Cattle Council of Australia president Andrew Ogilvie recently returned from a trade mission to the Middle East with federal agriculture minister Joe Ludwig.

While they did not visit Turkey first-hand, Mr Ogilvie said discussions with industry people directly involved in the market highlighted the competitive challenges Australian exporters are facing there.

Mr Ogilvie said the high $A was making it harder for Australian livestock to compete in the market against livestock from other sources.

As a result there was less incentive for Turkish importers to implement the supply chain reforms required to continue importing Australian livestock at this point.

“The dollar is really not forcing them to address the issues as they might if our cattle were more competitive,” Mr Ogilvie said.

A positive sign for the long-term future of the market has been the announced commitment by the Turkish Government to bring all abattoirs in the country up to OIE standards, in support its push to join the European Union.

This will gradually result in most abattoirs in the market achieving OIE and in turn ESCAS compliance, but obviously not in time for the February 29 ECAS deadline.

Despite the impact of the high Australian dollar, it is also worth noting that Australian exports to Turkey still held up very well in 2011, when the $A was strong for most of the year.

Australian cattle are highly regarded by Turkish importers, particularly for their clean health status, which had helped to offset the impact of the higher dollar on exports, export sources said.

Possible extension?

Asked if the federal Government would consider extensions to the February 29 deadline if exporters fail to meet it, agriculture minister Joe Ludwig provided the following response:  

"Both myself and my Department have just seen first-hand the progress that has already been made in the Middle East.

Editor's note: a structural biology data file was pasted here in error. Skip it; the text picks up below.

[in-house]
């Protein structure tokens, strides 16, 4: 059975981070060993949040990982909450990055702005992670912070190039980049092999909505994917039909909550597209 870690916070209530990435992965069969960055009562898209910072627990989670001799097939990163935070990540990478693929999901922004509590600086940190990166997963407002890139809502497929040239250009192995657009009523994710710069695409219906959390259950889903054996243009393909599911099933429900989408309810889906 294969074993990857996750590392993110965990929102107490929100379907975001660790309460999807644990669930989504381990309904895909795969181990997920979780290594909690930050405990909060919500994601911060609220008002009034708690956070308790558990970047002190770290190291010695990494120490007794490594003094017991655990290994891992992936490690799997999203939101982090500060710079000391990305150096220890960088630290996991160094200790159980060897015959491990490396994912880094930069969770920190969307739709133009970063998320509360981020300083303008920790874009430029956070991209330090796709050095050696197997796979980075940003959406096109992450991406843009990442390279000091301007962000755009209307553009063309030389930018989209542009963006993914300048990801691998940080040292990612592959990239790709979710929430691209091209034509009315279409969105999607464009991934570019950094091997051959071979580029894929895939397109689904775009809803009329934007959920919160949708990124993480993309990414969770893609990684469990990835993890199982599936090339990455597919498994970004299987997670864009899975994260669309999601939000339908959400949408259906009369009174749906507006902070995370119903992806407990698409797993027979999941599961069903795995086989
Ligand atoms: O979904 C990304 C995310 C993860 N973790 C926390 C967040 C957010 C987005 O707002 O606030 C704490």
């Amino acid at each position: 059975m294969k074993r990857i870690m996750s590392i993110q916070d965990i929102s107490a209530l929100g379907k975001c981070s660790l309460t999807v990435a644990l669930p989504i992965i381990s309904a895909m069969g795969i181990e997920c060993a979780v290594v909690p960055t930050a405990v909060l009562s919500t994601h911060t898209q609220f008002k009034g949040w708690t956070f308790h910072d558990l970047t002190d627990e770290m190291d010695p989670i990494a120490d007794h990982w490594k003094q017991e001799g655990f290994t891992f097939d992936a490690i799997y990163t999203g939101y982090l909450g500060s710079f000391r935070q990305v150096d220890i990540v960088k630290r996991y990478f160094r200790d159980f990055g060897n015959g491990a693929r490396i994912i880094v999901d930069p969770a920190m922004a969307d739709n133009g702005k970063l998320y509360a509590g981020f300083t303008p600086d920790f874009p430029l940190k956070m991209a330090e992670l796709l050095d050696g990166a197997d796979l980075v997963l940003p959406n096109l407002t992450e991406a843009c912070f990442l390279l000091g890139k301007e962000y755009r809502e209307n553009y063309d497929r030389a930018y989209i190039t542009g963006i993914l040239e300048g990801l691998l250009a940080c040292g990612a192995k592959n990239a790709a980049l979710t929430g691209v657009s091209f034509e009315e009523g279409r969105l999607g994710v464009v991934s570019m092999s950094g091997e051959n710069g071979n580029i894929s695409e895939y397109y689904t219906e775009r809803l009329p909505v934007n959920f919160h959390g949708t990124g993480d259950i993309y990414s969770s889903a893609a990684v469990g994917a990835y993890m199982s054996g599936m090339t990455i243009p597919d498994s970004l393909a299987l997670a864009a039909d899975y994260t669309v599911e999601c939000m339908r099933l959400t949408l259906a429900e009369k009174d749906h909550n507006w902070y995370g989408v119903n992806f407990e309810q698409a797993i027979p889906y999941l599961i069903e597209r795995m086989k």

"Industry’s achievements so far are a testament to their commitment to working to the agreed timelines.

“There is still a lot of work to be done in the next month, but I am confident that industry is doing as much as they can to implement the new system in line with the February timeframe.

"We are going to work together until it is in place.”

A more detailed statement released by the minister on his return from the Middle East can be read here.

Australian exporters

The main exporters of Australian cattle to Turkey are Livestock Shipping Services, followed by Wellard Rural Exporters.

Livestock Shipping Services declined to comment on their progress in implementing the ESCAS in Turkey when approached by Beef Central, except to say that they were working hard to achieve the deadlines.

Wellard Rural Exports provided the following statement on its progress:  “Turkey remains a market that is looking at all of their options for supply of livestock, including Australia.

“Wellard has clients in Turkey who have compliant supply chains which far exceed the OIE standards required by the Exporter Supply Chain Assurance System.”

Australia supplies both feeder and slaughter cattle to Turkey sourced from southern Australia, in compliance with the market’s requirements that cattle be sourced from outside the bluetongue zone in northern Australia.

While some exports of bos Indicus have been tried in the past, the market maintains a strong preference for bos Taurus cattle.